The FDA has notified Novartis that it has rejected their request to add a birth defect warning to Zofran’s label. Plaintiffs claim that Zofran, a drug used to treat nausea for cancer and surgery patients, was also promoted by GlaxoSmithKline – the original developer of the drug – as an off-label treatment for morning sickness without specifying any fetal harm risks or lacking any evidence of its safety on pregnant women.
Novartis acquired Zofran from GlaxoSmithKline in 2015. The MDL, which has been overseen by U.S. District Judge F. Dennis Saylor since 2015, is comprised of more than 400 lawsuits. It is worth noting that Zofran was one of many drugs for which GSK paid $3 billion in 2012 to settle claims with the DOJ for marketing pharmaceuticals for off-label purposes.
This was not the first time that the FDA rejected a request to modify Zofran’s label and GSK will be leaning on that issue at their upcoming hearing. GSK argues that since the FDA declined their request to change Zofran’s label, the company had no ability to include the risks on their label; this is what plaintiffs claim should have occurred, and in GSK’s view, the failure-to-warn lawsuits are thus preempted by federal law. The label warnings did change in Europe a few years back after regulators there learned of some additional studies.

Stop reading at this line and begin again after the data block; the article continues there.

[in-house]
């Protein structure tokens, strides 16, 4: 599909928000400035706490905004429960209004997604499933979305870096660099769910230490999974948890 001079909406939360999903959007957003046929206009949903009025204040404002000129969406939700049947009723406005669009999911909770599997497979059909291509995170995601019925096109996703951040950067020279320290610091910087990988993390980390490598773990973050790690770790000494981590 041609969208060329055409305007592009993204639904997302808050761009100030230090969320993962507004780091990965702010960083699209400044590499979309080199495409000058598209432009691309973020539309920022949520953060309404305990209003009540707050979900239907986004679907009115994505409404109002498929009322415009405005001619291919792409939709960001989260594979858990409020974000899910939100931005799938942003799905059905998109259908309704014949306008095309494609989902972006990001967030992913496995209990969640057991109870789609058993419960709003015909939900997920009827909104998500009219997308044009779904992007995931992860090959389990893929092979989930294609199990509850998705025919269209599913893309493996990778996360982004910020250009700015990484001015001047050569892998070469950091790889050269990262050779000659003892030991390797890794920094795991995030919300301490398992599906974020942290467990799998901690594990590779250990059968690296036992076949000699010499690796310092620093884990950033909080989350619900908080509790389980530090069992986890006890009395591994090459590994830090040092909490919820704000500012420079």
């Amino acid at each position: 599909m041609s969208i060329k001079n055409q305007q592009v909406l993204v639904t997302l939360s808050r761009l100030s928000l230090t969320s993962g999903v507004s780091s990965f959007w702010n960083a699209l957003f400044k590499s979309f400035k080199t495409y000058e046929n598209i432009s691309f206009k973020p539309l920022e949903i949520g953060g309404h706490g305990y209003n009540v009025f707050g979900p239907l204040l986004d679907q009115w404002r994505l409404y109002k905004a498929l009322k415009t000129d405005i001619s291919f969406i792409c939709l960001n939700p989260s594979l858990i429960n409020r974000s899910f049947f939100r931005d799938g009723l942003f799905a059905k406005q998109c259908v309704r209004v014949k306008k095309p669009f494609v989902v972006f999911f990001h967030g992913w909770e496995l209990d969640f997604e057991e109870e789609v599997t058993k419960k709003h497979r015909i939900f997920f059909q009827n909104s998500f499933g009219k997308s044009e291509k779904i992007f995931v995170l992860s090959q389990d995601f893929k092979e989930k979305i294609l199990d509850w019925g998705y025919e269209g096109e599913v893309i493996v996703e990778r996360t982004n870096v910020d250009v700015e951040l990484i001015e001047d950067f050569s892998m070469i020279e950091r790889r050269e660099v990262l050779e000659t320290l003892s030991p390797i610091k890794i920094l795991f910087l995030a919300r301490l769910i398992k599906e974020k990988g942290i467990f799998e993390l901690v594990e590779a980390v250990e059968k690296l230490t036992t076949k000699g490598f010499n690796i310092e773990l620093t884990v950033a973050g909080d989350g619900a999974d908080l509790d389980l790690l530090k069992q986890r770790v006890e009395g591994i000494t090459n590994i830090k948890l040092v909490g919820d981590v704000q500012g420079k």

Back in 2019, plaintiffs claimed that GSK hid information from the FDA, which could have made a difference in the agency’s decision. GSK claims that the FDA had access to all the information and even after the agency reviewed other studies as well, they were still not satisfied that drug causes birth defects.
A bellwether case scheduled for May has been delayed due to the Covid-19 pandemic.